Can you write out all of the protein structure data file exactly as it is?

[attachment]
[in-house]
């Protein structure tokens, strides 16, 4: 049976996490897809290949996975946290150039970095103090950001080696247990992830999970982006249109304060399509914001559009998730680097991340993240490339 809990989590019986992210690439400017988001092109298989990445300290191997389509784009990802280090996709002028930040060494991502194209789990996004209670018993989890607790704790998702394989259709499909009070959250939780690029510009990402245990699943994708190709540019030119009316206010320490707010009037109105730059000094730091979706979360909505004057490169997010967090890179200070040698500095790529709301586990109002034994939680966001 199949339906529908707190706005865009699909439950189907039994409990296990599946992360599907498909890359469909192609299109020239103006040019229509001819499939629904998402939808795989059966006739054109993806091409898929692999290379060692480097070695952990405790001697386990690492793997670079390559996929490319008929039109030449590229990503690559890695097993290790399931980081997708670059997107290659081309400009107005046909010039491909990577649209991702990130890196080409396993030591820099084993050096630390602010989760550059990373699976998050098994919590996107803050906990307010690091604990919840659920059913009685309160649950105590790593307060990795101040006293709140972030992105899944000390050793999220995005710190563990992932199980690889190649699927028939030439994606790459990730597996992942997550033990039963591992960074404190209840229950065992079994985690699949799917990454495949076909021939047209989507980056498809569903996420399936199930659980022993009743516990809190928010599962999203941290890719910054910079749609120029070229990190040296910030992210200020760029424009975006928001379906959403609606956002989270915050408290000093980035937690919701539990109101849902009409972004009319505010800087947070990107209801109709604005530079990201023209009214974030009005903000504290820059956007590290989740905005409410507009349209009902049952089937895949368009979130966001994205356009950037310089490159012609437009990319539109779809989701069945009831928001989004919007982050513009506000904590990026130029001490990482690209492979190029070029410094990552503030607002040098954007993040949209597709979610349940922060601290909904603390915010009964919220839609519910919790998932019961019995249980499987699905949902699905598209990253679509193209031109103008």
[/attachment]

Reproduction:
[in-house]
């Protein structure tokens, strides 16, 4: 049976996490897809290949996975946290150039970095103090950001080696247990992830999970982006249109304060399509914001559009998730680097991340993240490339 809990989590019986992210690439400017988001092109298989990445300290191997389509784009990802280090996709002028930040060494991502194209789990996004209670018993989890607790704790998702394989259709499909009070959250939780690029510009990402245990699943994708190709540019030119009316206010320490707010009037109105730059000094730091979706979360909505004057490169997010967090890179200070040698500095790529709301586990109002034994939680966001 199949339906529908707190706005865009699909439950189907039994409990296990599946992360599907498909890359469909192609299109020239103006040019229509001819499939629904998402939808795989059966006739054109993806091409898929692999290379060692480097070695952990405790001697386990690492793997670079390559996929490319008929039109030449590229990503690559890695097993290790399931980081997708670059997107290659081309400009107005046909010039491909990577649209991702990130890196080409396993030591820099084993050096630390602010989760550059990373699976998050098994919590996107803050906990307010690091604990919840659920059913009685309160649950105590790593307060990795101040006293709140972030992105899944000390050793999220995005710190563990992932199980690889190649699927028939030439994606790459990730597996992942997550033990039963591992960074404190209840229950065992079994985690699949799917990454495949076909021939047209989507980056498809569903996420399936199930659980022993009743516990809190928010599962999203941290890719910054910079749609120029070229990190040296910030992210200020760029424009975006928001379906959403609606956002989270915050408290000093980035937690919701539990109101849902009409972004009319505010800087947070990107209801109709604005530079990201023209009214974030009005903000504290820059956007590290989740905005409410507009349209009902049952089937895949368009979130966001994205356009950037310089490159012609437009990319539109779809989701069945009831928001989004919007982050513009506000904590990026130029001490990482690209492979190029070029410094990552503030607002040098954007993040949209597709979610349940922060601290909904603390915010009964919220839609519910919790998932019961019995249980499987699905949902699905598209990253679509193209031109103008």